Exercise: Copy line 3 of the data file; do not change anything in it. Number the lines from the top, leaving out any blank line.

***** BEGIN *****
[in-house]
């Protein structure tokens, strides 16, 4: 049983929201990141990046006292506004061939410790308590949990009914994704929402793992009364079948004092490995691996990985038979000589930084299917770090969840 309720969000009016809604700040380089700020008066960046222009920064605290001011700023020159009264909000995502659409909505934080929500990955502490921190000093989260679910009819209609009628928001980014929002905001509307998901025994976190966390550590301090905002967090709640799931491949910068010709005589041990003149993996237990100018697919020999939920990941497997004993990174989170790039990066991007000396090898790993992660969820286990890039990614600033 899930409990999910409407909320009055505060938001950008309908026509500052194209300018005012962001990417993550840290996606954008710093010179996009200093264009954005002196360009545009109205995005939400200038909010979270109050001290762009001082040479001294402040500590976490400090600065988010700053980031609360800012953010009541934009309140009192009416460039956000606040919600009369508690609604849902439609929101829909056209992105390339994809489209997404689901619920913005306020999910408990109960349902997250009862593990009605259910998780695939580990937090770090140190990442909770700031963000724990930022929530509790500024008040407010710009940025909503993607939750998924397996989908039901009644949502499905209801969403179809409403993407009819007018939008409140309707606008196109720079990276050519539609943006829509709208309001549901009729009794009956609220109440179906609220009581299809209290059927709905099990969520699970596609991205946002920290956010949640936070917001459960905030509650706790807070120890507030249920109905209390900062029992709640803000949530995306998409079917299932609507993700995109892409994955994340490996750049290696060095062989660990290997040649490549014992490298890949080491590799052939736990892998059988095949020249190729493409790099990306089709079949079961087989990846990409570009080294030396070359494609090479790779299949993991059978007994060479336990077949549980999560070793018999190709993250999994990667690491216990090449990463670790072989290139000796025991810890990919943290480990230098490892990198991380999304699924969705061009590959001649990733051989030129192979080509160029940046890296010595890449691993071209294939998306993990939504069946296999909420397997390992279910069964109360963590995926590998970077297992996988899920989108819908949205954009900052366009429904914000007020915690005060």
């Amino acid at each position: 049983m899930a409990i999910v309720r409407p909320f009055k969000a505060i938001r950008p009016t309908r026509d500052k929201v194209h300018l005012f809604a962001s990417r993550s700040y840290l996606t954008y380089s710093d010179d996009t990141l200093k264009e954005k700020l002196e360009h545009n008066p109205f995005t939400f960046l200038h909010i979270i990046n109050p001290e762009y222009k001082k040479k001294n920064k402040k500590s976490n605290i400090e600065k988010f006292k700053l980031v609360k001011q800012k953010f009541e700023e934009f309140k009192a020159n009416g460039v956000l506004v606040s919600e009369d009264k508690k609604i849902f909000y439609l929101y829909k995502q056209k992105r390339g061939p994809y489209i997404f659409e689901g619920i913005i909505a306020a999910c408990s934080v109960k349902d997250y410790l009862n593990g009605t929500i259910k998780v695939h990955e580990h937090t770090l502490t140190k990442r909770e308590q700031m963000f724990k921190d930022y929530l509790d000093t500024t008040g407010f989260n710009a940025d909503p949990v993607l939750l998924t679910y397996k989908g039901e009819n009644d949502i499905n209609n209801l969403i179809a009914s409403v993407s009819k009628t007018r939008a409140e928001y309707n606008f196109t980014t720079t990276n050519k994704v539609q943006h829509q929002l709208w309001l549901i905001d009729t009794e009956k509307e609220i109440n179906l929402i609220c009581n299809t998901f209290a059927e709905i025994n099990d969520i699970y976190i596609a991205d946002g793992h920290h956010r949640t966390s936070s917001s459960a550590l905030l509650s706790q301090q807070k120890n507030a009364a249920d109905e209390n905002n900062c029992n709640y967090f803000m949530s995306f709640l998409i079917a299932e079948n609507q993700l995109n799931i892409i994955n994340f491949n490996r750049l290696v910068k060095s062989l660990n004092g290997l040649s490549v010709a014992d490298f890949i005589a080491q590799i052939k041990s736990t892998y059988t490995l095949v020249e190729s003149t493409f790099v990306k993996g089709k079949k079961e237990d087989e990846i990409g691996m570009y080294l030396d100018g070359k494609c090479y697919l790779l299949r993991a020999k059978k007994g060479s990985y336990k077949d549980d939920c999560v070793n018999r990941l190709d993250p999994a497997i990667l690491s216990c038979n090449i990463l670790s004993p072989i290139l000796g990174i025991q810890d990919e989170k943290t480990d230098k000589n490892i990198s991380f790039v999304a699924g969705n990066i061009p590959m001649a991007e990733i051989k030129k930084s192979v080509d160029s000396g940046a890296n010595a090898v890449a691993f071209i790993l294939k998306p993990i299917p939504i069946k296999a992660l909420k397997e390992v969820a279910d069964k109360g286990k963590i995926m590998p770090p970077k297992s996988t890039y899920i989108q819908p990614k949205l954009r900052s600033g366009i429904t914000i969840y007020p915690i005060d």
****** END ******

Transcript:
């Amino acid at each position: 049983m899930a409990i999910v309720r409407p909320f009055k969000a505060i938001r950008p009016t309908r026509d500052k929201v194209h300018l005012f809604a962001s990417r993550s700040y840290l996606t954008y380089s710093d010179d996009t990141l200093k264009e954005k700020l002196e360009h545009n008066p109205f995005t939400f960046l200038h909010i979270i990046n109050p001290e762009y222009k001082k040479k001294n920064k402040k500590s976490n605290i400090e600065k988010f006292k700053l980031v609360k001011q800012k953010f009541e700023e934009f309140k009192a020159n009416g460039v956000l506004v606040s919600e009369d009264k508690k609604i849902f909000y439609l929101y829909k995502q056209k992105r390339g061939p994809y489209i997404f659409e689901g619920i913005i909505a306020a999910c408990s934080v109960k349902d997250y410790l009862n593990g009605t929500i259910k998780v695939h990955e580990h937090t770090l502490t140190k990442r909770e308590q700031m963000f724990k921190d930022y929530l509790d000093t500024t008040g407010f989260n710009a940025d909503p949990v993607l939750l998924t679910y397996k989908g039901e009819n009644d949502i499905n209609n209801l969403i179809a009914s409403v993407s009819k009628t007018r939008a409140e928001y309707n606008f196109t980014t720079t990276n050519k994704v539609q943006h829509q929002l709208w309001l549901i905001d009729t009794e009956k509307e609220i109440n179906l929402i609220c009581n299809t998901f209290a059927e709905i025994n099990d969520i699970y976190i596609a991205d946002g793992h920290h956010r949640t966390s936070s917001s459960a550590l905030l509650s706790q301090q807070k120890n507030a009364a249920d109905e209390n905002n900062c029992n709640y967090f803000m949530s995306f709640l998409i079917a299932e079948n609507q993700l995109n799931i892409i994955n994340f491949n490996r750049l290696v910068k060095s062989l660990n004092g290997l040649s490549v010709a014992d490298f890949i005589a080491q590799i052939k041990s736990t892998y059988t490995l095949v020249e190729s003149t493409f790099v990306k993996g089709k079949k079961e237990d087989e990846i990409g691996m570009y080294l030396d100018g070359k494609c090479y697919l790779l299949r993991a020999k059978k007994g060479s990985y336990k077949d549980d939920c999560v070793n018999r990941l190709d993250p999994a497997i990667l690491s216990c038979n090449i990463l670790s004993p072989i290139l000796g990174i025991q810890d990919e989170k943290t480990d230098k000589n490892i990198s991380f790039v999304a699924g969705n990066i061009p590959m001649a991007e990733i051989k030129k930084s192979v080509d160029s000396g940046a890296n010595a090898v890449a691993f071209i790993l294939k998306p993990i299917p939504i069946k296999a992660l909420k397997e390992v969820a279910d069964k109360g286990k963590i995926m590998p770090p970077k297992s996988t890039y899920i989108q819908p990614k949205l954009r900052s600033g366009i429904t914000i969840y007020p915690i005060d």